Supporting the teaching, learning and assessment of practical science
Researchers from the Department of Education have worked with teachers, pupils and exam boards to develop new approaches to teaching practical science in secondary schools.
‘Despite the best attempts of teachers, the practical science taught in secondary schools is often formulaic,’ explains Professor Sibel Erduran. ‘There is usually an overemphasis on so-called ‘experiments’ – which are often in reality a recipe of predictable steps – and little consideration of authentic scientific practices and the thinking behind these. We wanted to diversify the scientific methods used in practical science lessons and help equip pupils to develop the scientific skills they need in the modern world.’
Project Calibrate ran from January 2018 to December 2020 and worked with teachers, pupils, and professional organisations to develop new online teaching resources and assessments, and to evaluate teacher feedback and pupil learning outcomes from the new approach.
The materials supported the teaching of a diverse range of scientific methodologies – such as observation, measurement and the use of hypotheses – as well as more traditional experimentation. Project outputs included video-based teaching and learning resources, model examination questions, and professional development materials for teachers. Teaching and learning resources were used by nearly 1000 pupils and more than 150 teachers across the UK, and nearly 100 teachers were trained to use the new approach.
Sibel Erduran comments: ‘We were delighted that so many teachers and pupils opted to use the resources, which were particularly timely as the COVID pandemic forced most teaching online at that time. Our evaluations indicate that the approaches achieved a significant improvement in pupil attainment and 75% of the teachers involved gave positive feedback.’
‘Often curriculum development happens in isolation from pupil assessment,’ she continues. ‘But working in partnership with AQA, the largest examination board in the UK, allowed us to ensure that assessment was built into the project from the outset and that, in this case, the tests that pupils were ‘working to’ were meaningful because they examined a richer understanding of scientific methods than traditional assessments.’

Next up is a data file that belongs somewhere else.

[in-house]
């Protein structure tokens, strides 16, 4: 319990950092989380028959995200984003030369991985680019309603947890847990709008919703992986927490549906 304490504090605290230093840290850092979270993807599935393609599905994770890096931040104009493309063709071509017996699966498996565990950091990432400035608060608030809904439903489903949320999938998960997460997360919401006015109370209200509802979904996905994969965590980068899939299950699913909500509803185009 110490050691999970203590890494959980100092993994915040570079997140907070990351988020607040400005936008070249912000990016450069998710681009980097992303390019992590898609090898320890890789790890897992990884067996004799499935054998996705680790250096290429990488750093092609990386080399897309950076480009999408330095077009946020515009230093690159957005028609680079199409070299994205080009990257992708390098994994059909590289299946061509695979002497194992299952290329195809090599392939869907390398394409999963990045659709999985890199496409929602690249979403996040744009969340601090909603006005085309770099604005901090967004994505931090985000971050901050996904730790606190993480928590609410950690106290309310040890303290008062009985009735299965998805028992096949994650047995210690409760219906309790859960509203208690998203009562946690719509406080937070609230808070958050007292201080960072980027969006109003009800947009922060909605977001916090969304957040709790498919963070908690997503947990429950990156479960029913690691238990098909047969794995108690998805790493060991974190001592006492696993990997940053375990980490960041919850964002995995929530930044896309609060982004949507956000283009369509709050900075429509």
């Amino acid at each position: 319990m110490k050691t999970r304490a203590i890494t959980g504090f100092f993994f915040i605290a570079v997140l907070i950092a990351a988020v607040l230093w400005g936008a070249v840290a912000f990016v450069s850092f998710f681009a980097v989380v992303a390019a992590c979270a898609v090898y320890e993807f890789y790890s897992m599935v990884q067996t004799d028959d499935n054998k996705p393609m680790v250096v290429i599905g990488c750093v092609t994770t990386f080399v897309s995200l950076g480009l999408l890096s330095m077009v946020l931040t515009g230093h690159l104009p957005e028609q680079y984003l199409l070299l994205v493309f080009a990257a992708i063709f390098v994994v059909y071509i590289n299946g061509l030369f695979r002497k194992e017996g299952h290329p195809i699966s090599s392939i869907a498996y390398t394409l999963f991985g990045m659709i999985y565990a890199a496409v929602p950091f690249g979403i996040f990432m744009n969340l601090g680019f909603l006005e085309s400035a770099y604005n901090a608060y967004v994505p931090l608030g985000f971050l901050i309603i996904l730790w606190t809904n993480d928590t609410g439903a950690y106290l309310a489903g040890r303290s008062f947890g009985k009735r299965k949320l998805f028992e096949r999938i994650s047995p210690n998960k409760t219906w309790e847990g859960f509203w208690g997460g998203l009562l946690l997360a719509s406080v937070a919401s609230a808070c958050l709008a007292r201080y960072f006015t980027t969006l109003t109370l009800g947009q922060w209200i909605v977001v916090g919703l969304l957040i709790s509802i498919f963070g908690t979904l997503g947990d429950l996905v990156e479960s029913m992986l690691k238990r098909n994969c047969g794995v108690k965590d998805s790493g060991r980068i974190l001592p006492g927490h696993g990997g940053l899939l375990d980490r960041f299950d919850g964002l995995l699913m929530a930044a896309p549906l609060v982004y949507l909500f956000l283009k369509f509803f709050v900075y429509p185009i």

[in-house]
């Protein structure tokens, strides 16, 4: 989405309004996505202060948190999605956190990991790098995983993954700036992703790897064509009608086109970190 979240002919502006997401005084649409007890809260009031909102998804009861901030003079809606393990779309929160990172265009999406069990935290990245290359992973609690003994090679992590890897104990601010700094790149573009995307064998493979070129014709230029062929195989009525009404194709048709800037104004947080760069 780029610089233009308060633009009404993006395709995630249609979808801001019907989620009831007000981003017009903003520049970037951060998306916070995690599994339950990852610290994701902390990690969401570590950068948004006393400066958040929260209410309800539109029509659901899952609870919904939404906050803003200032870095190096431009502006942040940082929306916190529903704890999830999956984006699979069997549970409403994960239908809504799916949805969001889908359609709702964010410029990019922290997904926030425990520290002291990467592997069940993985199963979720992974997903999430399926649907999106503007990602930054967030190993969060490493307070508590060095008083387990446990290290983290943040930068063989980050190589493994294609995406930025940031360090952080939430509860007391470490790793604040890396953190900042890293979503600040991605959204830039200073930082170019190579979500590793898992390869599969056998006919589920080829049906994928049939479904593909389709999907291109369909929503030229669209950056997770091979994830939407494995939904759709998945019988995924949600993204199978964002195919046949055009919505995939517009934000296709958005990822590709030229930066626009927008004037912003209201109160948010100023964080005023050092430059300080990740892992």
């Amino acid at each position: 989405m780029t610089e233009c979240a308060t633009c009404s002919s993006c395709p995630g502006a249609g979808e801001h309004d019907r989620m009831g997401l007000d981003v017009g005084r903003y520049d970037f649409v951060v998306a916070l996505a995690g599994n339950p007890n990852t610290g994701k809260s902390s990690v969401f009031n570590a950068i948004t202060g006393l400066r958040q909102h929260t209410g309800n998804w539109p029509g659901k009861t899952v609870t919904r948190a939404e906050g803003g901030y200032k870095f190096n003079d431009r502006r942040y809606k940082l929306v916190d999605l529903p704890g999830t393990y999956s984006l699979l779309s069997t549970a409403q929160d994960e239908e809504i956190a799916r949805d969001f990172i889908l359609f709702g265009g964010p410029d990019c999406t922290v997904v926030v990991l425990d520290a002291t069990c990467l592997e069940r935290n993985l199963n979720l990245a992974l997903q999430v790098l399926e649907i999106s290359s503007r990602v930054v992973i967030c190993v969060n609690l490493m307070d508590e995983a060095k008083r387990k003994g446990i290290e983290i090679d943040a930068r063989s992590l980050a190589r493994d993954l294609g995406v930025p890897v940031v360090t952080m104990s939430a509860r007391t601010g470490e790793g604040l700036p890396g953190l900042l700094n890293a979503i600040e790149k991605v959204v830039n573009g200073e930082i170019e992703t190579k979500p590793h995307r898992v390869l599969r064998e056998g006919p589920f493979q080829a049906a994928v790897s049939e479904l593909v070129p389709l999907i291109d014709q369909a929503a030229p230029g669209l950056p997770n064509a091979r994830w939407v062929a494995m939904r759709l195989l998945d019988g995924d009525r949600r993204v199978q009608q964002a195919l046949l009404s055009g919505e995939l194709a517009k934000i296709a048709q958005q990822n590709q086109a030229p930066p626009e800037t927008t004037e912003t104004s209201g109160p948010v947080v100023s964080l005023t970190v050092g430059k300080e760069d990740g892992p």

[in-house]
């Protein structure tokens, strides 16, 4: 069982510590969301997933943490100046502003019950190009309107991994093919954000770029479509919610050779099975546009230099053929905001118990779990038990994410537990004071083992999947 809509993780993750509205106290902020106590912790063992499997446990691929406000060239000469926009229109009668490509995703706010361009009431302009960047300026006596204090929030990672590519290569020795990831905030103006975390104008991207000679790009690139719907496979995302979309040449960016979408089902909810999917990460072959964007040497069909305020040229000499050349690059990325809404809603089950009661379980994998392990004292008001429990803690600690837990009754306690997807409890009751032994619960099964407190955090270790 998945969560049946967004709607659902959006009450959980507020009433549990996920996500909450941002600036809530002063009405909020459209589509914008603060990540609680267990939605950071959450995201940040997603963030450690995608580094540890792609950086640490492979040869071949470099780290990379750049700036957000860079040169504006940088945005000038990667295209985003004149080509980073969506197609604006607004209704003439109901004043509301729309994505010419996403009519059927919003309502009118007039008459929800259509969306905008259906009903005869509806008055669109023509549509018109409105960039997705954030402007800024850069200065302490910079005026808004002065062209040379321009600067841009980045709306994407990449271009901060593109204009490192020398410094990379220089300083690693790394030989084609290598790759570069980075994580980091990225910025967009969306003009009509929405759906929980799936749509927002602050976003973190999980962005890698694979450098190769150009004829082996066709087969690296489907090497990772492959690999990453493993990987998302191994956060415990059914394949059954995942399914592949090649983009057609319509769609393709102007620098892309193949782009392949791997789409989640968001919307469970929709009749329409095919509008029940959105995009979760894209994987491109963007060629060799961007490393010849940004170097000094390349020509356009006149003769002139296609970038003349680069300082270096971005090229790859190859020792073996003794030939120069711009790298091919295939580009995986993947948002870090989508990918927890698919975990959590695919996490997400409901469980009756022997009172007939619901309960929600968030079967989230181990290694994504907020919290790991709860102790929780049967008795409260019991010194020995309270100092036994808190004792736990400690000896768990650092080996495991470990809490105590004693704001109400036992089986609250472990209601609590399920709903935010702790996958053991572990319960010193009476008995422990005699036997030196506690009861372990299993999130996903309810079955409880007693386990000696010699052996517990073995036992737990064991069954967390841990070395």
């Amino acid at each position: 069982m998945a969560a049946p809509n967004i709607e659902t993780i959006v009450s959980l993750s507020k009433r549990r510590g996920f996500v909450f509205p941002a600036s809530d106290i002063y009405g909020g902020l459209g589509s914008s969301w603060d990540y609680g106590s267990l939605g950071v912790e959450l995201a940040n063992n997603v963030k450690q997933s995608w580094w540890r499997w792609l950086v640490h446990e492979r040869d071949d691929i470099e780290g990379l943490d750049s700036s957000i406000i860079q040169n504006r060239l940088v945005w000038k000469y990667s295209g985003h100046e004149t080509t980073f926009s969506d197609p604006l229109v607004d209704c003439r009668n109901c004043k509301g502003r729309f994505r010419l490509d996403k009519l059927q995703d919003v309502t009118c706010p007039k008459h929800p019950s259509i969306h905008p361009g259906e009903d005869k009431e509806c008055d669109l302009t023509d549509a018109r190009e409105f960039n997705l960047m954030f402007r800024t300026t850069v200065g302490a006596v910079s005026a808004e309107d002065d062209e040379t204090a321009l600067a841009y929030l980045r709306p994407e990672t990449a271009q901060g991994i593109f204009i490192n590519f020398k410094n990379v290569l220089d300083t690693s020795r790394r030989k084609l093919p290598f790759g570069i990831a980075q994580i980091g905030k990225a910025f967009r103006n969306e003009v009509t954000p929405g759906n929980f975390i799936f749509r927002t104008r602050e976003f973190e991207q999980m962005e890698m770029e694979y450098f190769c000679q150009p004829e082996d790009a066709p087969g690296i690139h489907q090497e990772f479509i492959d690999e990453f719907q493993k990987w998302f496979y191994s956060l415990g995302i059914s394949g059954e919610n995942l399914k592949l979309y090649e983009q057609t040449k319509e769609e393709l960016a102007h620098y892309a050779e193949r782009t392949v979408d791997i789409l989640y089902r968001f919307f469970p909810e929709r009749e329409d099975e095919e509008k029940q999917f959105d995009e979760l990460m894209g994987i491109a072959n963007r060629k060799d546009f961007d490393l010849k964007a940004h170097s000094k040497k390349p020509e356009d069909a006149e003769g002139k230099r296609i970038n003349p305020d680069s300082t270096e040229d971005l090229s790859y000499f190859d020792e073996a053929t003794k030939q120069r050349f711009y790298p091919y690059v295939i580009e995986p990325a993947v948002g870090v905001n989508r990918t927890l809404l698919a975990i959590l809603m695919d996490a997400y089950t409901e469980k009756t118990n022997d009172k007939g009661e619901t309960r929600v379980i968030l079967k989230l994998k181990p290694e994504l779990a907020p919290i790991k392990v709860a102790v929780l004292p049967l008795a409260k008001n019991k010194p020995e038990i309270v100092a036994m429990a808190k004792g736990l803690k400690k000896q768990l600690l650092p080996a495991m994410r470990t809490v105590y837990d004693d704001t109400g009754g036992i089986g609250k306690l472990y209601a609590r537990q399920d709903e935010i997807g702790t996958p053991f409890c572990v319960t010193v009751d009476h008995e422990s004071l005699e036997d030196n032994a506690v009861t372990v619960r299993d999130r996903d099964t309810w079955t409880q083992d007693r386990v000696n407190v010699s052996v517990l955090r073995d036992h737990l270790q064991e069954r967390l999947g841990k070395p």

Project research findings have since been shared through peer-reviewed academic papers and practitioner-oriented publications as well as national and international engagement activities involving researchers, practitioners, and education specialists.
Erduran comments: ‘We’re delighted at the project’s potential to help move practical science towards a more ‘minds-on’ approach which engages pupils in authentic scientific reasoning and offers a more realistic picture of what scientific investigation and enquiry entail. Hopefully this will spark student interest and imagination, help them achieve better results in formal examinations, and encourage some to go on to further study.’
Erduran adds: ‘But whether pupils continue to study science or not, the approaches can help them develop the ‘scientific literacy’ that is vital for citizens in the modern world. People who understand the scientific process, and how the examination of evidence leads to scientific theory, are more likely to have confidence in strategies to tackle health and environmental challenges such as climate change or COVID-19, and to support appropriate public policies.
‘We’re delighted at the response of pupils and teachers to the initial phase of Project Calibrate. The assessments are currently being incorporated into a database of teacher resources to ensure they can be accessed more widely, and I encourage anyone interested in the project to get in touch for more information.’
Sibel Erduran, is Professor of Science Education at the Department of Education
Project Calibrate team
Oxford University: Dr Olga Ioannidou; Dr Ann Childs; Dr Yasmine el Masari; Dr Alison Cullinane; Dr Judith Hillier; Professor Jo-Anne Baird
AQA: Dr Stephen Wooding; Dr Lena Gray; Ms Katy Finch; Dr Ruth Johnson
Funders: Wellcome Trust, Gatsby Foundation, Royal Society